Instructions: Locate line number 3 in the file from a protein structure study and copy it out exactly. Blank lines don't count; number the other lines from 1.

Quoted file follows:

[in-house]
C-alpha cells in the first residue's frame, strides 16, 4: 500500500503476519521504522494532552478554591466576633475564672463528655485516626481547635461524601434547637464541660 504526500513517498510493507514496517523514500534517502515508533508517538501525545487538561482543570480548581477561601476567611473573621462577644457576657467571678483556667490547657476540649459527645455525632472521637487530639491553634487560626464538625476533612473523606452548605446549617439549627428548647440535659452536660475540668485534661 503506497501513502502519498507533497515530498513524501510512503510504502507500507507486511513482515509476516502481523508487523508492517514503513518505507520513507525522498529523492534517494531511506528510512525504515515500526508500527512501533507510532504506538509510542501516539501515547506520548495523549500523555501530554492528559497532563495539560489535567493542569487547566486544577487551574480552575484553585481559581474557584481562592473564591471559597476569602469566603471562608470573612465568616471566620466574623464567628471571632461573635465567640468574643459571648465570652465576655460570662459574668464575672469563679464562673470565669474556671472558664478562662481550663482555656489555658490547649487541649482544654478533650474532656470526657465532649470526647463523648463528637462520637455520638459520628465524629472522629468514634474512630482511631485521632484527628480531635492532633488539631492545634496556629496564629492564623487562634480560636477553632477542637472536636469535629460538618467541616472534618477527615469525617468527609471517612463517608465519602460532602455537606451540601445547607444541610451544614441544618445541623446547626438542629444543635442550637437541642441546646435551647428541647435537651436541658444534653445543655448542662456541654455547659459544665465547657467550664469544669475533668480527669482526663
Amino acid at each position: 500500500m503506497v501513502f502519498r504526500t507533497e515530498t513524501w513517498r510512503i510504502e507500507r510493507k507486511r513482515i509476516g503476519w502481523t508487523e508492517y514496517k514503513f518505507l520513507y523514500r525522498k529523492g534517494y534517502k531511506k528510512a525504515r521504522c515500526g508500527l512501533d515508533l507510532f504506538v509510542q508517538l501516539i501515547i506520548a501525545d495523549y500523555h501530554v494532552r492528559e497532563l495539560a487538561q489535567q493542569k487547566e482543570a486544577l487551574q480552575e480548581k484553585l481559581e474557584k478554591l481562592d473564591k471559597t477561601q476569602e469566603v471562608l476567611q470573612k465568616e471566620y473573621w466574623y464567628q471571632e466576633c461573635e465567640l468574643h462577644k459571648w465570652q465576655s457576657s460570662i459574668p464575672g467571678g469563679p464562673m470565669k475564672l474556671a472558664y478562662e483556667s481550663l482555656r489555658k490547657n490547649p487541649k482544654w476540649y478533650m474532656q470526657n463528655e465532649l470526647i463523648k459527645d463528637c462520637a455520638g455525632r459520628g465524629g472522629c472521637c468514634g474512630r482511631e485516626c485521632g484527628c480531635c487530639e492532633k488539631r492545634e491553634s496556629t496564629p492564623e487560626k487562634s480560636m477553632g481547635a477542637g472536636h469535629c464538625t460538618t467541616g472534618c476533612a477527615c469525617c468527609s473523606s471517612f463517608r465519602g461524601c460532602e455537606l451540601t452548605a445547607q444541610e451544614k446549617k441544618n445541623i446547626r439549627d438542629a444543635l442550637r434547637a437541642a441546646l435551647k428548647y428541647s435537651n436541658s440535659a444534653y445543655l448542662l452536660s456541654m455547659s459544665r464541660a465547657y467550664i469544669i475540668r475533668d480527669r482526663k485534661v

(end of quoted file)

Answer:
Amino acid at each position: 500500500m503506497v501513502f502519498r504526500t507533497e515530498t513524501w513517498r510512503i510504502e507500507r510493507k507486511r513482515i509476516g503476519w502481523t508487523e508492517y514496517k514503513f518505507l520513507y523514500r525522498k529523492g534517494y534517502k531511506k528510512a525504515r521504522c515500526g508500527l512501533d515508533l507510532f504506538v509510542q508517538l501516539i501515547i506520548a501525545d495523549y500523555h501530554v494532552r492528559e497532563l495539560a487538561q489535567q493542569k487547566e482543570a486544577l487551574q480552575e480548581k484553585l481559581e474557584k478554591l481562592d473564591k471559597t477561601q476569602e469566603v471562608l476567611q470573612k465568616e471566620y473573621w466574623y464567628q471571632e466576633c461573635e465567640l468574643h462577644k459571648w465570652q465576655s457576657s460570662i459574668p464575672g467571678g469563679p464562673m470565669k475564672l474556671a472558664y478562662e483556667s481550663l482555656r489555658k490547657n490547649p487541649k482544654w476540649y478533650m474532656q470526657n463528655e465532649l470526647i463523648k459527645d463528637c462520637a455520638g455525632r459520628g465524629g472522629c472521637c468514634g474512630r482511631e485516626c485521632g484527628c480531635c487530639e492532633k488539631r492545634e491553634s496556629t496564629p492564623e487560626k487562634s480560636m477553632g481547635a477542637g472536636h469535629c464538625t460538618t467541616g472534618c476533612a477527615c469525617c468527609s473523606s471517612f463517608r465519602g461524601c460532602e455537606l451540601t452548605a445547607q444541610e451544614k446549617k441544618n445541623i446547626r439549627d438542629a444543635l442550637r434547637a437541642a441546646l435551647k428548647y428541647s435537651n436541658s440535659a444534653y445543655l448542662l452536660s456541654m455547659s459544665r464541660a465547657y467550664i469544669i475540668r475533668d480527669r482526663k485534661v